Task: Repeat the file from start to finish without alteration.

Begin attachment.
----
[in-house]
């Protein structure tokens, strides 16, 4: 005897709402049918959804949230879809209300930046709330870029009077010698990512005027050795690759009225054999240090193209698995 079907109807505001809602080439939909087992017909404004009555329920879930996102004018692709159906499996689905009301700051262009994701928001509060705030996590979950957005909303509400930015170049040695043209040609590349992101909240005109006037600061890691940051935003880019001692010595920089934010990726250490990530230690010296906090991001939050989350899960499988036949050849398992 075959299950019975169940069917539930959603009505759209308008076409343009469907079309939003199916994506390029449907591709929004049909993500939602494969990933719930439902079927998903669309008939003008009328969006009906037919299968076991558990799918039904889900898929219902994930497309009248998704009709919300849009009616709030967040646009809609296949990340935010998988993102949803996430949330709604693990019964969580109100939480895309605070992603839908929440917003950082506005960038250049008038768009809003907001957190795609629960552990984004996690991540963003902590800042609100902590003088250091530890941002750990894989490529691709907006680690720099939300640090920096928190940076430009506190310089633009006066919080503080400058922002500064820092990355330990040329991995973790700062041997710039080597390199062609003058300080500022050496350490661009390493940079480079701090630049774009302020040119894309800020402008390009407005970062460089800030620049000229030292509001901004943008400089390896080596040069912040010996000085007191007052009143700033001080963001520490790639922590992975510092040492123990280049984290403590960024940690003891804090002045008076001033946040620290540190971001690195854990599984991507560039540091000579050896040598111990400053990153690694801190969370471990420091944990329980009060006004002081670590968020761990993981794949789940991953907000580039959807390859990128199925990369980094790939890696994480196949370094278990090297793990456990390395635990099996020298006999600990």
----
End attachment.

[in-house]
């Protein structure tokens, strides 16, 4: 005897709402049918959804949230879809209300930046709330870029009077010698990512005027050795690759009225054999240090193209698995 079907109807505001809602080439939909087992017909404004009555329920879930996102004018692709159906499996689905009301700051262009994701928001509060705030996590979950957005909303509400930015170049040695043209040609590349992101909240005109006037600061890691940051935003880019001692010595920089934010990726250490990530230690010296906090991001939050989350899960499988036949050849398992 075959299950019975169940069917539930959603009505759209308008076409343009469907079309939003199916994506390029449907591709929004049909993500939602494969990933719930439902079927998903669309008939003008009328969006009906037919299968076991558990799918039904889900898929219902994930497309009248998704009709919300849009009616709030967040646009809609296949990340935010998988993102949803996430949330709604693990019964969580109100939480895309605070992603839908929440917003950082506005960038250049008038768009809003907001957190795609629960552990984004996690991540963003902590800042609100902590003088250091530890941002750990894989490529691709907006680690720099939300640090920096928190940076430009506190310089633009006066919080503080400058922002500064820092990355330990040329991995973790700062041997710039080597390199062609003058300080500022050496350490661009390493940079480079701090630049774009302020040119894309800020402008390009407005970062460089800030620049000229030292509001901004943008400089390896080596040069912040010996000085007191007052009143700033001080963001520490790639922590992975510092040492123990280049984290403590960024940690003891804090002045008076001033946040620290540190971001690195854990599984991507560039540091000579050896040598111990400053990153690694801190969370471990420091944990329980009060006004002081670590968020761990993981794949789940991953907000580039959807390859990128199925990369980094790939890696994480196949370094278990090297793990456990390395635990099996020298006999600990």